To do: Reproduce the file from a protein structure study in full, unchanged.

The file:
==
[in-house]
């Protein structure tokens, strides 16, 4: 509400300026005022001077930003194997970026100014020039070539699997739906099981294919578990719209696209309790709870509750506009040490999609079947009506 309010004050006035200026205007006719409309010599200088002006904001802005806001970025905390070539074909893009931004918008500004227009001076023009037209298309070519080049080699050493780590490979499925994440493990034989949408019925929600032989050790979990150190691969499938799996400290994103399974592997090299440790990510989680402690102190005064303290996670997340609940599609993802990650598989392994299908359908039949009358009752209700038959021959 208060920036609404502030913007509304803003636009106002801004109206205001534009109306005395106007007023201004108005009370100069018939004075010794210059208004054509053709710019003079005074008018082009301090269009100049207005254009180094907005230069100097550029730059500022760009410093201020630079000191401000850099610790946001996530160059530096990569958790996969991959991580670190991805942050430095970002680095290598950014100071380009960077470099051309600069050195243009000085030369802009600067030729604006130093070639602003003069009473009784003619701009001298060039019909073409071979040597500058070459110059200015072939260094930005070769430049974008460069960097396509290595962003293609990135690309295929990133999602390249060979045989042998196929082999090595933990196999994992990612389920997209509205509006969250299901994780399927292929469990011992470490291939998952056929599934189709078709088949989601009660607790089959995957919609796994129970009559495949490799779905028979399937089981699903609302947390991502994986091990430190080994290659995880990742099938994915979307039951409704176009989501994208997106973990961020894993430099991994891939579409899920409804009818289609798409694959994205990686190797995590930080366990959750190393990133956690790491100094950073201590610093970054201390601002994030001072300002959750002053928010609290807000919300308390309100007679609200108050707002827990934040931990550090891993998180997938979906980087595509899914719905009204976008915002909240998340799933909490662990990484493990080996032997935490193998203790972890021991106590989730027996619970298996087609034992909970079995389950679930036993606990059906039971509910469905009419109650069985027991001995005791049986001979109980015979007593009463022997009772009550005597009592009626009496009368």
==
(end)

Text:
[in-house]
């Protein structure tokens, strides 16, 4: 509400300026005022001077930003194997970026100014020039070539699997739906099981294919578990719209696209309790709870509750506009040490999609079947009506 309010004050006035200026205007006719409309010599200088002006904001802005806001970025905390070539074909893009931004918008500004227009001076023009037209298309070519080049080699050493780590490979499925994440493990034989949408019925929600032989050790979990150190691969499938799996400290994103399974592997090299440790990510989680402690102190005064303290996670997340609940599609993802990650598989392994299908359908039949009358009752209700038959021959 208060920036609404502030913007509304803003636009106002801004109206205001534009109306005395106007007023201004108005009370100069018939004075010794210059208004054509053709710019003079005074008018082009301090269009100049207005254009180094907005230069100097550029730059500022760009410093201020630079000191401000850099610790946001996530160059530096990569958790996969991959991580670190991805942050430095970002680095290598950014100071380009960077470099051309600069050195243009000085030369802009600067030729604006130093070639602003003069009473009784003619701009001298060039019909073409071979040597500058070459110059200015072939260094930005070769430049974008460069960097396509290595962003293609990135690309295929990133999602390249060979045989042998196929082999090595933990196999994992990612389920997209509205509006969250299901994780399927292929469990011992470490291939998952056929599934189709078709088949989601009660607790089959995957919609796994129970009559495949490799779905028979399937089981699903609302947390991502994986091990430190080994290659995880990742099938994915979307039951409704176009989501994208997106973990961020894993430099991994891939579409899920409804009818289609798409694959994205990686190797995590930080366990959750190393990133956690790491100094950073201590610093970054201390601002994030001072300002959750002053928010609290807000919300308390309100007679609200108050707002827990934040931990550090891993998180997938979906980087595509899914719905009204976008915002909240998340799933909490662990990484493990080996032997935490193998203790972890021991106590989730027996619970298996087609034992909970079995389950679930036993606990059906039971509910469905009419109650069985027991001995005791049986001979109980015979007593009463022997009772009550005597009592009626009496009368």